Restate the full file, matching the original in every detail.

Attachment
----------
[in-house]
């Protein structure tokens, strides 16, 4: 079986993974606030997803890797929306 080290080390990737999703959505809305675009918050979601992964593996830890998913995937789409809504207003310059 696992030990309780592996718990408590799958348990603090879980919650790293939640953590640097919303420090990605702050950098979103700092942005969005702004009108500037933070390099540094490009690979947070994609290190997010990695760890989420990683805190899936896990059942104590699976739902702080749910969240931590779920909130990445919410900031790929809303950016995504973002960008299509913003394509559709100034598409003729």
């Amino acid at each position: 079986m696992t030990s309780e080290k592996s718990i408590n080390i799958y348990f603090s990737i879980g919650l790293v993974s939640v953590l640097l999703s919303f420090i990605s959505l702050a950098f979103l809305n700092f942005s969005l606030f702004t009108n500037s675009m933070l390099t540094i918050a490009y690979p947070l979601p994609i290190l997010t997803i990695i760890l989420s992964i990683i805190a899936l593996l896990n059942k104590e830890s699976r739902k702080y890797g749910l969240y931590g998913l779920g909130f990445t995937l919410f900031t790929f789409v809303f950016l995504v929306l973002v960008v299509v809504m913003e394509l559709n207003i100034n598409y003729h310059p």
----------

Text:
[in-house]
């Protein structure tokens, strides 16, 4: 079986993974606030997803890797929306 080290080390990737999703959505809305675009918050979601992964593996830890998913995937789409809504207003310059 696992030990309780592996718990408590799958348990603090879980919650790293939640953590640097919303420090990605702050950098979103700092942005969005702004009108500037933070390099540094490009690979947070994609290190997010990695760890989420990683805190899936896990059942104590699976739902702080749910969240931590779920909130990445919410900031790929809303950016995504973002960008299509913003394509559709100034598409003729």
């Amino acid at each position: 079986m696992t030990s309780e080290k592996s718990i408590n080390i799958y348990f603090s990737i879980g919650l790293v993974s939640v953590l640097l999703s919303f420090i990605s959505l702050a950098f979103l809305n700092f942005s969005l606030f702004t009108n500037s675009m933070l390099t540094i918050a490009y690979p947070l979601p994609i290190l997010t997803i990695i760890l989420s992964i990683i805190a899936l593996l896990n059942k104590e830890s699976r739902k702080y890797g749910l969240y931590g998913l779920g909130f990445t995937l919410f900031t790929f789409v809303f950016l995504v929306l973002v960008v299509v809504m913003e394509l559709n207003i100034n598409y003729h310059p």